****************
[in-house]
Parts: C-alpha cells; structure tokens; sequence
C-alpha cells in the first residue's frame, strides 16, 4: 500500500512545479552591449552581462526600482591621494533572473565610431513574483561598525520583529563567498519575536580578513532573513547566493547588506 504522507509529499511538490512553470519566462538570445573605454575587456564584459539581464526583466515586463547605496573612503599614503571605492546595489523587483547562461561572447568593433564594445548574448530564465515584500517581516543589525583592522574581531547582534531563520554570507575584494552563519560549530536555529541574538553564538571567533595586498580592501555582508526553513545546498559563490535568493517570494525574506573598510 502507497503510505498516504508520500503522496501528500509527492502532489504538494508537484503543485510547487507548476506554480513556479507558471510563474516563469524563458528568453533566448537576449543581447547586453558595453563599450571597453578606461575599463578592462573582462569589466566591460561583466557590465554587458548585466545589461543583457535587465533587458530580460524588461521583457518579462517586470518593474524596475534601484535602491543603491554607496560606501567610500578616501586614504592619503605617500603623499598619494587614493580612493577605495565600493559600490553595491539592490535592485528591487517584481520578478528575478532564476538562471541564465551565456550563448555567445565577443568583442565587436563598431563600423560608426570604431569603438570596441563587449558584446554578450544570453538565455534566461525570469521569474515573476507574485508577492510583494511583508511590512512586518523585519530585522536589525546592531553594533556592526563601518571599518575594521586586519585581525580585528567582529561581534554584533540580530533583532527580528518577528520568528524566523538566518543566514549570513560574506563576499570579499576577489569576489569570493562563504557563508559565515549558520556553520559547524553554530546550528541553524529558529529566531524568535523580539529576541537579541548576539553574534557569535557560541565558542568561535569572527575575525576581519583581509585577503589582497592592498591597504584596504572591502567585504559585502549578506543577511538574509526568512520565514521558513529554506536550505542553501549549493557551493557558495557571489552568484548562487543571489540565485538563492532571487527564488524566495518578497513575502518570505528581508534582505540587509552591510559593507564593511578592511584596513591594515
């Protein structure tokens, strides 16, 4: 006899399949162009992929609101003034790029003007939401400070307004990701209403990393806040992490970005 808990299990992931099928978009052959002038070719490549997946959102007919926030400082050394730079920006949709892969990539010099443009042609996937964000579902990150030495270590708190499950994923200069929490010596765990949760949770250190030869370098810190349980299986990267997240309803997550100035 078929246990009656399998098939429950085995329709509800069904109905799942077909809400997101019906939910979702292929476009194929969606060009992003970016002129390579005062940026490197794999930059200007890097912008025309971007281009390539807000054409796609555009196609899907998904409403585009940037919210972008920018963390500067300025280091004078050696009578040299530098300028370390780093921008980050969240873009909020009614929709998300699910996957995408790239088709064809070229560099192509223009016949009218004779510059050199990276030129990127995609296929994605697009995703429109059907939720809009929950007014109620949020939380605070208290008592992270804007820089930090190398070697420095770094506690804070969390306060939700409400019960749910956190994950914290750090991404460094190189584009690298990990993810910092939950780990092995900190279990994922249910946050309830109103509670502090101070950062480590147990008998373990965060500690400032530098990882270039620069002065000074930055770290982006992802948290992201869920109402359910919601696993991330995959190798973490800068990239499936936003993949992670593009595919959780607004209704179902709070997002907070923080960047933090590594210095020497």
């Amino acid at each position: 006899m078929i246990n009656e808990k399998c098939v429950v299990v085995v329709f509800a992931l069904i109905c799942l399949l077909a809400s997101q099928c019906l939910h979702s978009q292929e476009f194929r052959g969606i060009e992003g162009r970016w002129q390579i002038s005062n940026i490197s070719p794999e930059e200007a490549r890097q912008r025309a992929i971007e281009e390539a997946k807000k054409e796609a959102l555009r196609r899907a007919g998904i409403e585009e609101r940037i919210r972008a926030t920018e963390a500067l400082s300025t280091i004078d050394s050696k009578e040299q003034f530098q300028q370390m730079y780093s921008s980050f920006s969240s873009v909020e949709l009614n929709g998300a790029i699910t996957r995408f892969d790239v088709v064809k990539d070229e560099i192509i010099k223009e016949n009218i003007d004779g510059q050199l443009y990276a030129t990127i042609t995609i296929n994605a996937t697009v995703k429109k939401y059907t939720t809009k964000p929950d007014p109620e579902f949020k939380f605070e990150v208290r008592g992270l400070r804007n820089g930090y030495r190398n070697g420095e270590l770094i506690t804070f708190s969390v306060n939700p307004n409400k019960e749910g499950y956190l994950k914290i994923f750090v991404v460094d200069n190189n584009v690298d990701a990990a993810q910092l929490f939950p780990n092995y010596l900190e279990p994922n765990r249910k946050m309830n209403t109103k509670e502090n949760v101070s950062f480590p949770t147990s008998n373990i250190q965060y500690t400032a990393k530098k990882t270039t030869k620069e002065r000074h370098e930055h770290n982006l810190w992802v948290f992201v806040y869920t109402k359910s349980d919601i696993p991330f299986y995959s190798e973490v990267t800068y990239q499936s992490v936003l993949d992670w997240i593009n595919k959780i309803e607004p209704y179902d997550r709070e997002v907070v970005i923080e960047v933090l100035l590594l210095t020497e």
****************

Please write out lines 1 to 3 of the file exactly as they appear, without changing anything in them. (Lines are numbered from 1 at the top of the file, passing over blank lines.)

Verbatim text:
[in-house]
Parts: C-alpha cells; structure tokens; sequence
C-alpha cells in the first residue's frame, strides 16, 4: 500500500512545479552591449552581462526600482591621494533572473565610431513574483561598525520583529563567498519575536580578513532573513547566493547588506 504522507509529499511538490512553470519566462538570445573605454575587456564584459539581464526583466515586463547605496573612503599614503571605492546595489523587483547562461561572447568593433564594445548574448530564465515584500517581516543589525583592522574581531547582534531563520554570507575584494552563519560549530536555529541574538553564538571567533595586498580592501555582508526553513545546498559563490535568493517570494525574506573598510 502507497503510505498516504508520500503522496501528500509527492502532489504538494508537484503543485510547487507548476506554480513556479507558471510563474516563469524563458528568453533566448537576449543581447547586453558595453563599450571597453578606461575599463578592462573582462569589466566591460561583466557590465554587458548585466545589461543583457535587465533587458530580460524588461521583457518579462517586470518593474524596475534601484535602491543603491554607496560606501567610500578616501586614504592619503605617500603623499598619494587614493580612493577605495565600493559600490553595491539592490535592485528591487517584481520578478528575478532564476538562471541564465551565456550563448555567445565577443568583442565587436563598431563600423560608426570604431569603438570596441563587449558584446554578450544570453538565455534566461525570469521569474515573476507574485508577492510583494511583508511590512512586518523585519530585522536589525546592531553594533556592526563601518571599518575594521586586519585581525580585528567582529561581534554584533540580530533583532527580528518577528520568528524566523538566518543566514549570513560574506563576499570579499576577489569576489569570493562563504557563508559565515549558520556553520559547524553554530546550528541553524529558529529566531524568535523580539529576541537579541548576539553574534557569535557560541565558542568561535569572527575575525576581519583581509585577503589582497592592498591597504584596504572591502567585504559585502549578506543577511538574509526568512520565514521558513529554506536550505542553501549549493557551493557558495557571489552568484548562487543571489540565485538563492532571487527564488524566495518578497513575502518570505528581508534582505540587509552591510559593507564593511578592511584596513591594515